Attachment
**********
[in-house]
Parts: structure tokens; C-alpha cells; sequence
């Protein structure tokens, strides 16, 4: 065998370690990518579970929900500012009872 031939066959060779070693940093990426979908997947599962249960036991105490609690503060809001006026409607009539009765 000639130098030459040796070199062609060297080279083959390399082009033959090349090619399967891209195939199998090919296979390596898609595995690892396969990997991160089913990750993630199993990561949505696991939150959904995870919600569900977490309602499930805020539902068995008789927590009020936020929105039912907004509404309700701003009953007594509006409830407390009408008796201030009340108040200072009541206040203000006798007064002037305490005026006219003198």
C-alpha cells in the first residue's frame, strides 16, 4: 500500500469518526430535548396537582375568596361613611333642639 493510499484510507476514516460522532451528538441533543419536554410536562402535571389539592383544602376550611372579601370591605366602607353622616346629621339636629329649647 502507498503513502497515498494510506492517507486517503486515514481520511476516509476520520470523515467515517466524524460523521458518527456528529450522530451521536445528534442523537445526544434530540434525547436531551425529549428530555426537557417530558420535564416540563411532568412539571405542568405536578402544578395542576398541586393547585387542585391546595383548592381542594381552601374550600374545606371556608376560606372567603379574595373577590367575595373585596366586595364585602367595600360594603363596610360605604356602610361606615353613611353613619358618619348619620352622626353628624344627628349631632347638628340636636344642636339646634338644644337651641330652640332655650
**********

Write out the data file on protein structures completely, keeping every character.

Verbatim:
[in-house]
Parts: structure tokens; C-alpha cells; sequence
């Protein structure tokens, strides 16, 4: 065998370690990518579970929900500012009872 031939066959060779070693940093990426979908997947599962249960036991105490609690503060809001006026409607009539009765 000639130098030459040796070199062609060297080279083959390399082009033959090349090619399967891209195939199998090919296979390596898609595995690892396969990997991160089913990750993630199993990561949505696991939150959904995870919600569900977490309602499930805020539902068995008789927590009020936020929105039912907004509404309700701003009953007594509006409830407390009408008796201030009340108040200072009541206040203000006798007064002037305490005026006219003198």
C-alpha cells in the first residue's frame, strides 16, 4: 500500500469518526430535548396537582375568596361613611333642639 493510499484510507476514516460522532451528538441533543419536554410536562402535571389539592383544602376550611372579601370591605366602607353622616346629621339636629329649647 502507498503513502497515498494510506492517507486517503486515514481520511476516509476520520470523515467515517466524524460523521458518527456528529450522530451521536445528534442523537445526544434530540434525547436531551425529549428530555426537557417530558420535564416540563411532568412539571405542568405536578402544578395542576398541586393547585387542585391546595383548592381542594381552601374550600374545606371556608376560606372567603379574595373577590367575595373585596366586595364585602367595600360594603363596610360605604356602610361606615353613611353613619358618619348619620352622626353628624344627628349631632347638628340636636344642636339646634338644644337651641330652640332655650